ISSN (Print) - 0012-9976 | ISSN (Online) - 2349-8846

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Strange Defeat

How the New Consensus in Macroeconomics Let Austerity Lose All the Intellectual Battles and Still Win the War

Macroeconomics in the United States today appears to be a site of intense controversy between supporters of more aggressive stimulus measures and supporters of austerity. These policy debates, while important, tend to obscure the strong methodological and theoretical consensus in the economics profession today. All major schools of mainstream macroeconomics are committed to a vision of the economy in which rational agents choose the optimal path over time, and in which any sources of instability are fully offset by a benevolent central bank, at least in normal times. These core intellectual commitments of modern economics have contributed to the weakness of efforts to reduce unemployment in the US and Europe. This paper first describes the intellectual failure of the most prominent arguments for austerity, and then argues that the deeper consensus in macroeconomics has nonetheless made it difficult to make consistent arguments for sustained deficit spending or for making lower unemployment a high priority relative to other macroeconomic goals.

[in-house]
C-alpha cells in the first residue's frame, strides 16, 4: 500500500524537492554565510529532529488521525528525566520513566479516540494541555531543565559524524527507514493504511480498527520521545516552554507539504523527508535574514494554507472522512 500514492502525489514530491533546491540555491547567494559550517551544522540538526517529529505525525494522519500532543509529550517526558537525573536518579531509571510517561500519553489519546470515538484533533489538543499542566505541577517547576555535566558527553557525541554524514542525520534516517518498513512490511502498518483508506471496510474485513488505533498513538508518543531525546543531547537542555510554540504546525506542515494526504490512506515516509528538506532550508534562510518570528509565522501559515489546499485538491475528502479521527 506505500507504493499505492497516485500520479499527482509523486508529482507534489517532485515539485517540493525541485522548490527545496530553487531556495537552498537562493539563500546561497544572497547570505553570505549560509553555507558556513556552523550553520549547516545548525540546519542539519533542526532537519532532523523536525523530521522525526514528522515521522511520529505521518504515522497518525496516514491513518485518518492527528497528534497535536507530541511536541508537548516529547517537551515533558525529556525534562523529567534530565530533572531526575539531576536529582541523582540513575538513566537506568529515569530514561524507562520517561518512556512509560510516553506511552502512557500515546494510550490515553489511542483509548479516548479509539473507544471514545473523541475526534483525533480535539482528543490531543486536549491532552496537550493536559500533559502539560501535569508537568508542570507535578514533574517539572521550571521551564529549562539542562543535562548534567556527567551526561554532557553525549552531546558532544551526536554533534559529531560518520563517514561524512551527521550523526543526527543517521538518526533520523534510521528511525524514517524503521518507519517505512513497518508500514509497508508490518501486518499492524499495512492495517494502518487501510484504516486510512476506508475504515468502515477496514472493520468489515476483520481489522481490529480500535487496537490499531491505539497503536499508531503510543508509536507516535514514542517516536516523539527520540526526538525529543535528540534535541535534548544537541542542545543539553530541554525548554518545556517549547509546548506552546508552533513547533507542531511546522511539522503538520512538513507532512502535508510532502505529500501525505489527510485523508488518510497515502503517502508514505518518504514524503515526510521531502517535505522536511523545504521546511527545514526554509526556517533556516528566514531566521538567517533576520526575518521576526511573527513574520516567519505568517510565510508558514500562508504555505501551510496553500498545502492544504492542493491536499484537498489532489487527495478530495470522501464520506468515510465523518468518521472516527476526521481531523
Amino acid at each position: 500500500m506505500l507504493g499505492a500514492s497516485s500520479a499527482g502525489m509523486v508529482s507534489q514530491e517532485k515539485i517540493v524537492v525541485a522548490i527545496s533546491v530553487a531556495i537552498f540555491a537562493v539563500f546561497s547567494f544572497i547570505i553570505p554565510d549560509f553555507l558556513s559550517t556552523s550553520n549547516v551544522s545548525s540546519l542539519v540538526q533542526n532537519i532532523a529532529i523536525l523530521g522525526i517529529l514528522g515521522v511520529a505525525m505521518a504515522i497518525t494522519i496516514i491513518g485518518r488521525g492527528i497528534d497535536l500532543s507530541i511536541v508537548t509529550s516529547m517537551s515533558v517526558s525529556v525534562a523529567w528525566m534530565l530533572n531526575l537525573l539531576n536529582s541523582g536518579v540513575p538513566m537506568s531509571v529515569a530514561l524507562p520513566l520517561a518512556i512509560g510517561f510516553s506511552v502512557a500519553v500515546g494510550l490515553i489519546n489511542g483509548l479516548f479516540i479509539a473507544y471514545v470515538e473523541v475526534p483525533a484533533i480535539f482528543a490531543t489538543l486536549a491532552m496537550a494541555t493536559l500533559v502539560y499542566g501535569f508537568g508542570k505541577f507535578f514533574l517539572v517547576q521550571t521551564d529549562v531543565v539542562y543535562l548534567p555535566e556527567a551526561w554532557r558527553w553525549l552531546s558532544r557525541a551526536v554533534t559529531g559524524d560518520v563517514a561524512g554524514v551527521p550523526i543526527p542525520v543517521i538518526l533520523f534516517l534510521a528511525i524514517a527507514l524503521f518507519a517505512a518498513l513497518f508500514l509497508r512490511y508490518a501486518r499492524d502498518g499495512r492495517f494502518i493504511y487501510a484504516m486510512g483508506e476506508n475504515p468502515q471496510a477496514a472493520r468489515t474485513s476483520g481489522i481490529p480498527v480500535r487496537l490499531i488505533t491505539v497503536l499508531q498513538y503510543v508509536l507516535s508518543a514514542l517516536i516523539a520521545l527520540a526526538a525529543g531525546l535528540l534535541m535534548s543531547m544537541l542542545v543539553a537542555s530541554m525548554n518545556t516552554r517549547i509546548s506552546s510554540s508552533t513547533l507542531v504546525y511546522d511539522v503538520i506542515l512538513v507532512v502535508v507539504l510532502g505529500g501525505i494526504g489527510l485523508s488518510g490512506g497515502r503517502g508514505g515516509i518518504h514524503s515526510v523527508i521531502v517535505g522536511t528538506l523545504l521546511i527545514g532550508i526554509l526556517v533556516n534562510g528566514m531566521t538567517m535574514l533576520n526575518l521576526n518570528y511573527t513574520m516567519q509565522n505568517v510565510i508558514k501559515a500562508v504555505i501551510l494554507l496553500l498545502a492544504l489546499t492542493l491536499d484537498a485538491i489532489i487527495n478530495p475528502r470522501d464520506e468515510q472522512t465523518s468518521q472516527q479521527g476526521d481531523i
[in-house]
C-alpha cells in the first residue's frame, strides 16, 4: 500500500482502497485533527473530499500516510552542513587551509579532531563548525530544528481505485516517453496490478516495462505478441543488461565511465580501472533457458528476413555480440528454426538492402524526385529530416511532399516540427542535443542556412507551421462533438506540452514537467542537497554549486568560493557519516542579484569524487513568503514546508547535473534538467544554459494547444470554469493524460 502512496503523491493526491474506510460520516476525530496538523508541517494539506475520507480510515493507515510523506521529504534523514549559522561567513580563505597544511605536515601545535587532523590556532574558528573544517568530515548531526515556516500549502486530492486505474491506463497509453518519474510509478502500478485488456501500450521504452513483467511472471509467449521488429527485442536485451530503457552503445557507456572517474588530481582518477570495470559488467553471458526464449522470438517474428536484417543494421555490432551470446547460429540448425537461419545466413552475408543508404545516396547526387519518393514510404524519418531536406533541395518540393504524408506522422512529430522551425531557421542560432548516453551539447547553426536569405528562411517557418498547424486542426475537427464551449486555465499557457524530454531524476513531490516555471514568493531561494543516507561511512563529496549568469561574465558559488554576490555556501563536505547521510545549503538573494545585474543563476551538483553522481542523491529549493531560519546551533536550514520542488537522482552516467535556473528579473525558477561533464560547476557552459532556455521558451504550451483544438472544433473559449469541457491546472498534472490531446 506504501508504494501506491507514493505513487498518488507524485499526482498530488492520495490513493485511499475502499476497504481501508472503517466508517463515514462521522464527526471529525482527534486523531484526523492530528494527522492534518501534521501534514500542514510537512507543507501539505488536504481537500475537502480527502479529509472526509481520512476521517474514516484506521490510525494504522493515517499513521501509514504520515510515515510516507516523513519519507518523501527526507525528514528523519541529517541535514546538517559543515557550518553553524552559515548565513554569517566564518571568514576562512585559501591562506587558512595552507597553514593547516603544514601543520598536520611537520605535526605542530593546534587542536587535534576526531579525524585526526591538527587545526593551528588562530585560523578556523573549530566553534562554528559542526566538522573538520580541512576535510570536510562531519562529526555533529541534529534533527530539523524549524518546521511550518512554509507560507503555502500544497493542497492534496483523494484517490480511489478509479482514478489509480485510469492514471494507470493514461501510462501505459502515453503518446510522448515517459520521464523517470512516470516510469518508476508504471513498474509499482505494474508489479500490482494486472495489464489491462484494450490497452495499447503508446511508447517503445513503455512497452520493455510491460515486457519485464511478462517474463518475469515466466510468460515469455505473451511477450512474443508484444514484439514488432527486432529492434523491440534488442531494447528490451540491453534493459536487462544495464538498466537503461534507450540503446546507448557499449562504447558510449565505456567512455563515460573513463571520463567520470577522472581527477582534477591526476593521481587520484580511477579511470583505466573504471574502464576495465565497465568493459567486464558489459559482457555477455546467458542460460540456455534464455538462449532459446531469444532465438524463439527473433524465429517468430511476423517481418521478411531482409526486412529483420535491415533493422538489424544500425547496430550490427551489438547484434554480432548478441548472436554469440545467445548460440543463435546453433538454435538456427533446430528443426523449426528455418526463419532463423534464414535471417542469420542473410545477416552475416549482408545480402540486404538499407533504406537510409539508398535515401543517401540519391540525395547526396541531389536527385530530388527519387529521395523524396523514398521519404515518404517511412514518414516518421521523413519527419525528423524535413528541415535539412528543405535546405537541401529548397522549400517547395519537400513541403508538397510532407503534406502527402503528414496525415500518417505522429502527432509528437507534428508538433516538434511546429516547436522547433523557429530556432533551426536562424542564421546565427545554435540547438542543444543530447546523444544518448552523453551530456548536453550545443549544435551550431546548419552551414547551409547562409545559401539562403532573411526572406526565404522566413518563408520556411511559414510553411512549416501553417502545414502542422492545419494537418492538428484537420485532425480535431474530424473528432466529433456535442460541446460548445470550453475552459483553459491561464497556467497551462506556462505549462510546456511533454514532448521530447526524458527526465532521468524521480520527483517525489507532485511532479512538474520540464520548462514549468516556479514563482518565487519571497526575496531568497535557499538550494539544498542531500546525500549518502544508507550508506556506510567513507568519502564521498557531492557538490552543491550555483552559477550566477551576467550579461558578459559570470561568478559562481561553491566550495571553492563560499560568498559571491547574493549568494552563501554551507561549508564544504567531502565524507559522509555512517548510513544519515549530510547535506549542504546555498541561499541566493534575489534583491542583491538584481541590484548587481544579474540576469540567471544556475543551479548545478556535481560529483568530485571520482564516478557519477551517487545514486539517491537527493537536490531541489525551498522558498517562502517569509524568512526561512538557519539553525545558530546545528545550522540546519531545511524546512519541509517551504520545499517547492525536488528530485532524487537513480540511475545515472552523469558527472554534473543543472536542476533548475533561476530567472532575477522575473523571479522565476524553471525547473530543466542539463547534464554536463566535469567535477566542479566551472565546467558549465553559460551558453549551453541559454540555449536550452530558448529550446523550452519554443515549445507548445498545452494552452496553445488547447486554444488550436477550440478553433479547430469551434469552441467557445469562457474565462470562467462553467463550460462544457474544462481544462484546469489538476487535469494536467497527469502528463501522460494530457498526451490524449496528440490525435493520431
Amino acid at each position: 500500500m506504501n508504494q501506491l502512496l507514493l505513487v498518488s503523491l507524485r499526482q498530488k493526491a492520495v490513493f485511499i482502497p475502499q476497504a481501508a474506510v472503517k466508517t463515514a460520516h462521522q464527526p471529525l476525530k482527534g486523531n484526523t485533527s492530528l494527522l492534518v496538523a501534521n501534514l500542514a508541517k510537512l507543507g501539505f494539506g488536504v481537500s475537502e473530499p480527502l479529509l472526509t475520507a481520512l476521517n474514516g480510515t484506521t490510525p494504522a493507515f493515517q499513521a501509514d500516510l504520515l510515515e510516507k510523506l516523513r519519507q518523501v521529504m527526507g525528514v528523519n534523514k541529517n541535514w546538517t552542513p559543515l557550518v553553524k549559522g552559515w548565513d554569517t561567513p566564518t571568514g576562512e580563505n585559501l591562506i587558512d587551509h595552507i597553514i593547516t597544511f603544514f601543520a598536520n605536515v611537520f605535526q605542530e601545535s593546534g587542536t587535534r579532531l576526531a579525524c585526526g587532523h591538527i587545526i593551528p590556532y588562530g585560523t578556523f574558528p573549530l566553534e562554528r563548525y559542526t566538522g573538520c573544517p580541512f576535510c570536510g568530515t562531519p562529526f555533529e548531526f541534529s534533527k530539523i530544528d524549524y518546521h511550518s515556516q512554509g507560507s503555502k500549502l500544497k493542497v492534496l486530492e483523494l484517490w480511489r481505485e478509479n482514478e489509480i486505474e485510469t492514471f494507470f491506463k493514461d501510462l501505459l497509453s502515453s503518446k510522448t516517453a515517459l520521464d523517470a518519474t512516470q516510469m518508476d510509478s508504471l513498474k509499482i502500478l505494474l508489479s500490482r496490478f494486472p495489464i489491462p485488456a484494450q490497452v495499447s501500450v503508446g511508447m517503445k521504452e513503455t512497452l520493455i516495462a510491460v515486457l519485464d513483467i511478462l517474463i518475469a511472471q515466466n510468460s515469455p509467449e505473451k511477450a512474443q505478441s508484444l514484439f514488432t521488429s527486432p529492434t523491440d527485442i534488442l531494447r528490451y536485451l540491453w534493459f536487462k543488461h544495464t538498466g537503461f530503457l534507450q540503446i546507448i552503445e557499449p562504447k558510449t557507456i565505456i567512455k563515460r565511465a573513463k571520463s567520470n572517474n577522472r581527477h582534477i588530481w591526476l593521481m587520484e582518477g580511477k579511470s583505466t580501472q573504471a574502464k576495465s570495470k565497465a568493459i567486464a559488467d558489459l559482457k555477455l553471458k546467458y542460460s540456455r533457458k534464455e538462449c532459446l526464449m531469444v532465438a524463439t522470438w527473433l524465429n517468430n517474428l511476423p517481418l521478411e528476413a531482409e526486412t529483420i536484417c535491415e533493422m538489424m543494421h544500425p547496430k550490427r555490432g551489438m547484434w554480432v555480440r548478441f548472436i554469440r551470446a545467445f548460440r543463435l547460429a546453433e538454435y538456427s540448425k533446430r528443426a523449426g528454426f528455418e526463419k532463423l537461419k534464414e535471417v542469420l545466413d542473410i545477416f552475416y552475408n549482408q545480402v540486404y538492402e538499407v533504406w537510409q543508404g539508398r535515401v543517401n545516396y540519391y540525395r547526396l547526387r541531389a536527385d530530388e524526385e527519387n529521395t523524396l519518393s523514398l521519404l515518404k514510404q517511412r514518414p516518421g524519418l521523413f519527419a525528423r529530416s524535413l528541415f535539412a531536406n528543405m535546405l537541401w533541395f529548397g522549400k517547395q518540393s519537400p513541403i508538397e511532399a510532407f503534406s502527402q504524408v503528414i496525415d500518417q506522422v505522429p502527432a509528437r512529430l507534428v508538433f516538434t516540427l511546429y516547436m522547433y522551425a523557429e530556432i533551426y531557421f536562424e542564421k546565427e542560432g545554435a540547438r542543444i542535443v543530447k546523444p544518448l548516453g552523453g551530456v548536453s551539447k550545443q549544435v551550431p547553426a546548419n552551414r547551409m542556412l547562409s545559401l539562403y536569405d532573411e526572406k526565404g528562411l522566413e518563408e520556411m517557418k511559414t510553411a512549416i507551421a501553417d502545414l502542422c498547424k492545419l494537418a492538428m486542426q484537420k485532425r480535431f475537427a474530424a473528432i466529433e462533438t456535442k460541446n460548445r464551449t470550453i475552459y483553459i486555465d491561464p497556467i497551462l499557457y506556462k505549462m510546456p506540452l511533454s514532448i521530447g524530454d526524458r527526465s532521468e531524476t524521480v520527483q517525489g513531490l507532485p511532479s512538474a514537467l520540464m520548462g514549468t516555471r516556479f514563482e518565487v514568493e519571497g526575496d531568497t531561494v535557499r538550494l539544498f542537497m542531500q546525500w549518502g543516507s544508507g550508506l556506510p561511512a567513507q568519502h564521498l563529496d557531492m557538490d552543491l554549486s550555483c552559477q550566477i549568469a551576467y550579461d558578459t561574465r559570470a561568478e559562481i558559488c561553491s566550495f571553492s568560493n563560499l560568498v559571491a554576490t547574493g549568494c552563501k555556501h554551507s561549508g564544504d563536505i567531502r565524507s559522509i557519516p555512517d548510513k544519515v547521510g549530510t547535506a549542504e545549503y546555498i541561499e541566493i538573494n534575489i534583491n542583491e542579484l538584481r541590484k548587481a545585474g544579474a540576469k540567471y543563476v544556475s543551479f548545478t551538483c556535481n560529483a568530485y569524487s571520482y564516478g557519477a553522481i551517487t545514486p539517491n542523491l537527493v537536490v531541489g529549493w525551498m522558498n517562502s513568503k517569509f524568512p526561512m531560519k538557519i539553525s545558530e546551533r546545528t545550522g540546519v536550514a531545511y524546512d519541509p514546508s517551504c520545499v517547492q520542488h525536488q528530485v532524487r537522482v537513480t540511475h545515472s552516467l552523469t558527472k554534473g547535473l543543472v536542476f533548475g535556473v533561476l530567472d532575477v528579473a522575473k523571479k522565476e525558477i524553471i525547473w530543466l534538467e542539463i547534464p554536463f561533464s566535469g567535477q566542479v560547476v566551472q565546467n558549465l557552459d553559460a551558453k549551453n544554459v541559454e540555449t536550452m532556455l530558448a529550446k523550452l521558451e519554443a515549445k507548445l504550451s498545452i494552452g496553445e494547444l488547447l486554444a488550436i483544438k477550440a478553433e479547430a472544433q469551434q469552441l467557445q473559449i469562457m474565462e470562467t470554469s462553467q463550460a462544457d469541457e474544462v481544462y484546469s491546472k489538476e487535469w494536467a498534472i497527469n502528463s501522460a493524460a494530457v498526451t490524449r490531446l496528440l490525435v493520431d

We would like to thank, without implicating, Suresh Naidu, Jim Crotty, Mark Blyth, Peter Spiegler and an anonymous referee for very helpful comments.

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